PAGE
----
I was lucky enough to be a part of the Stonewall Youth Event at Pride in London 2016 with my youth group in Hertfordshire, Young Pride in Herts and Who not What. A group of 8 of us attended and marched in the parade alongside other individuals and youth groups from across the country.
I met some amazing, inspirational people and had the best time. So, I thought I would share my experiences.
Ruth Hunt, the Chief Executive of Stonewall, spoke to us, eloquently as always, about the history of Pride. Since much of the focus of media surrounding Pride nowadays is more of a ‘who has the most outrageously fabulous outfit’, it’s easy to forget where we started. Of course, we had a sprinkling of people with us who were there in the pride marches of the eighties, when Pride was a protest more than a parade; where, in stark contrast to today, people would jeer and threaten, instead of applaud and encourage. Ruth drew the contrast of how in years gone by, the police had lined the streets of London to protect those marching, whereas now the police march alongside us, as one of us. That was certainly made clear by not only one, but two proposals made during the pride parade by police officers!
We also heard from two Stonewall Young Leaders- Charlie Craggs and Courtney Francis- about what they have done on the Young Leaders Programme. Charlie deserves a special mention for her work setting up Nail Transphobia which is a pop-up nail salon that she takes round the country where people can get their nails done for free and can ask questions about being transgender and how to be an ally. Charlie says “the most important part of the interaction for me is just having a laugh and a chat because what I’m really trying to do with my campaign is humanise the issue and show that trans people are just normal (actually pretty nice) people. I’m trying to change hearts and minds a nail at a time.”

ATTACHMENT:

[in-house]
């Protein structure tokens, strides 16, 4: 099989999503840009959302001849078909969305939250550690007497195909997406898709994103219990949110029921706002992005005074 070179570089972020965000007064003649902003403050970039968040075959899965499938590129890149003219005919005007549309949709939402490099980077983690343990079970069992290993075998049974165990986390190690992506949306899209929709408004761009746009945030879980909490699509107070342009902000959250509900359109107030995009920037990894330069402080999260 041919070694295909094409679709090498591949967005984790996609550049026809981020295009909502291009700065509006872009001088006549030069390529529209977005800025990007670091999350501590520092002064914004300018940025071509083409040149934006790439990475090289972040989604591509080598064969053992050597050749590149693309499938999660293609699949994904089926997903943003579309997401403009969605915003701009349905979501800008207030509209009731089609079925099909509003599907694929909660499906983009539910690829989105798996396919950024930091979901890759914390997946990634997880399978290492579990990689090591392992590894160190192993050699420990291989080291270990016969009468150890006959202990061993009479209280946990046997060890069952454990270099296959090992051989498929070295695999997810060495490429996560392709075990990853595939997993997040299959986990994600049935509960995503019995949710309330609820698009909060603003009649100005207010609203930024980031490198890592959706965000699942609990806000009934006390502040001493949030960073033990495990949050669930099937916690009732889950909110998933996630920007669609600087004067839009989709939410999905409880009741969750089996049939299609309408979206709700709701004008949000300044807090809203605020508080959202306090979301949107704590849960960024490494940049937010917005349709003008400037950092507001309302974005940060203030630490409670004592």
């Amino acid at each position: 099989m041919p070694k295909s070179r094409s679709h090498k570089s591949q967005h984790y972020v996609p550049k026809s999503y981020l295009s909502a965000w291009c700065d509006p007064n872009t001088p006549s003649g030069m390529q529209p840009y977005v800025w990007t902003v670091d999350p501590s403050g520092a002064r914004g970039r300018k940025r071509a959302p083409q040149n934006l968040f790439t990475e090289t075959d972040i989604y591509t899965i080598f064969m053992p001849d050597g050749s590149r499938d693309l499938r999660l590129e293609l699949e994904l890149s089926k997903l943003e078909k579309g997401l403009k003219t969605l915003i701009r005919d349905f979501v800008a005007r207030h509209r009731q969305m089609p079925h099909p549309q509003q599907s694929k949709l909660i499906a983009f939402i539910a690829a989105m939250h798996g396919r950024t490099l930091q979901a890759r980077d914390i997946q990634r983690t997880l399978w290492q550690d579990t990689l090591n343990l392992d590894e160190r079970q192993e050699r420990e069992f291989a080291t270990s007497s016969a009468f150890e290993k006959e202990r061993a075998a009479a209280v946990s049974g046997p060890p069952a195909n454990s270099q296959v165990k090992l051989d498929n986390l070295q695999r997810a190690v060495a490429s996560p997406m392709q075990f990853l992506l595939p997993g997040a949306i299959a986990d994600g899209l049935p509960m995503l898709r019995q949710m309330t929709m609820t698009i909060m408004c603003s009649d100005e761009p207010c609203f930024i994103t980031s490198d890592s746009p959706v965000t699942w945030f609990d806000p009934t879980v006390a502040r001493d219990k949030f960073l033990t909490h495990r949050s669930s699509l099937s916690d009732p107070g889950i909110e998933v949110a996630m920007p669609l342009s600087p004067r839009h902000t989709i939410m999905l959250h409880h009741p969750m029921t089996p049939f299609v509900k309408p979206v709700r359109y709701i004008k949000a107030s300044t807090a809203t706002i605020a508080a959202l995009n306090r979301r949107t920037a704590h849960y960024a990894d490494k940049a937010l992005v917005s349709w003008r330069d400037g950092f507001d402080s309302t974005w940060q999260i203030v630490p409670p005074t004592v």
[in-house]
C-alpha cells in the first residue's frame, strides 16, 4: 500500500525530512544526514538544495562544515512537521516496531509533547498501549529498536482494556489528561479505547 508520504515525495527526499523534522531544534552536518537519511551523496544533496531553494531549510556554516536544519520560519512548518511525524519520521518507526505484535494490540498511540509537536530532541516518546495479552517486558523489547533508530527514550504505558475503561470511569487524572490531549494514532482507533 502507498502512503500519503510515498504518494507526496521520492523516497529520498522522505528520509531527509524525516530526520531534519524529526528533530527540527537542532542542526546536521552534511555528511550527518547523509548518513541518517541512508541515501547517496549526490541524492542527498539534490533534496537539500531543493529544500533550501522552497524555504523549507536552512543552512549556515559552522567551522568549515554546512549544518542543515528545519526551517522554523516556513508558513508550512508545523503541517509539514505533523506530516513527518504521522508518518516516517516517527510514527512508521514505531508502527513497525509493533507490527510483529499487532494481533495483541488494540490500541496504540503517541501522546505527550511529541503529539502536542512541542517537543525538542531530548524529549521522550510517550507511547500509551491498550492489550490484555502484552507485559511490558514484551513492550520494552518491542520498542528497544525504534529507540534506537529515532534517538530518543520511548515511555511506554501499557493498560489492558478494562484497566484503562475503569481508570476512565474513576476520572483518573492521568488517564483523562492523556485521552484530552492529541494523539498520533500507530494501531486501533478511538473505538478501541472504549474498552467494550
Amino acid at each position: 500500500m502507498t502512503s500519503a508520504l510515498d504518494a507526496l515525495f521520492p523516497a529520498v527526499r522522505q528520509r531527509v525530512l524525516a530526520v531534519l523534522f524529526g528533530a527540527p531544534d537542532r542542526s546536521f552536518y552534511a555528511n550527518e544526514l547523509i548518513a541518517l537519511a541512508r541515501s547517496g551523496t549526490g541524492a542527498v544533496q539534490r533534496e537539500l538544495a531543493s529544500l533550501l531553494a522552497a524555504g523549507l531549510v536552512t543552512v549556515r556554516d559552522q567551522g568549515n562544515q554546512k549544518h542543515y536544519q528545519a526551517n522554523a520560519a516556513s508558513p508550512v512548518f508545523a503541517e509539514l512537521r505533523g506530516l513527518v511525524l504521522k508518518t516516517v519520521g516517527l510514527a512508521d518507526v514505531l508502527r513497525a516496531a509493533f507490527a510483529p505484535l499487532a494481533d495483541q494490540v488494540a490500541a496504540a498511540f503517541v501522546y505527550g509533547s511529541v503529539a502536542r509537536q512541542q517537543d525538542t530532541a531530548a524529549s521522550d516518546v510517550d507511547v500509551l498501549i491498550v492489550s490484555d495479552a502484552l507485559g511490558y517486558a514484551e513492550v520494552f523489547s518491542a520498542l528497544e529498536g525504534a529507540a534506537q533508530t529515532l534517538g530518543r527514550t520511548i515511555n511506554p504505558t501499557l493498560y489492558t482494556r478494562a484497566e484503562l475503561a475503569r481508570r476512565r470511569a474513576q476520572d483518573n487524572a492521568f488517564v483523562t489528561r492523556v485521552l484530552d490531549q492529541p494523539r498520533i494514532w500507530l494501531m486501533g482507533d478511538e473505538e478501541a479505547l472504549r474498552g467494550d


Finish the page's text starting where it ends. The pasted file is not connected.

After ‘rainbow-ing up’, donning our red Stonewall t-shirts and taking some ‘before’ photos (before we potentially got lost in the crowds), we set off to join the hundreds of people eagerly awaiting the start of the parade.
This year was more diverse than ever, from the Armed Forces, who showed their colours in the Red Arrow fly by; to the Warwick Rowers, who of course were kitted out in their lycra. Joking aside, it made me proud to see representation of so many diverse groups, not to mention the fact that the LGBT community as a whole seems to be the most welcoming and non-judgemental of any I know. There were groups campaigning for refugee rights, others for anti-discrimination protection of all kinds and most of all an atmosphere of positivity which after recent events such as Orlando and a certain dividing referendum for the UK, was greatly needed. Of course, the events in Orlando were not forgotten, but marked by many tributes to the victims and a two-minute silence in Trafalgar Square. Moments like this remind us not to get complacent and the need for Pride is just as important now as it was when it first started, no matter who you are, as Stonewall says ‘Acceptance without Exception’.
It was an absolute privilege to be a part of the Stonewall Youth Event and to represent such a fantastic organisation. I would recommend it to anyone if you get the chance! My thanks have to go out to Alex Ferguson, our youth worker from Youth Connexions, Stonewall UK and all its volunteers as well as Lloyds Bank who supported the Stonewall Youth Event.
Happy Pride everyone!
Love Lizzie x
Some useful links:
Twitter @hertsyoungpride @1125wnw
Young Pride in Herts http://www.youngprideinherts.org
Courtney Francis http://www.youngstonewall.org.uk/what-we-do/meet-people-we-work-with/courtney-francis
Charlie Craggs http://www.youngstonewall.org.uk/people/charlie-craggs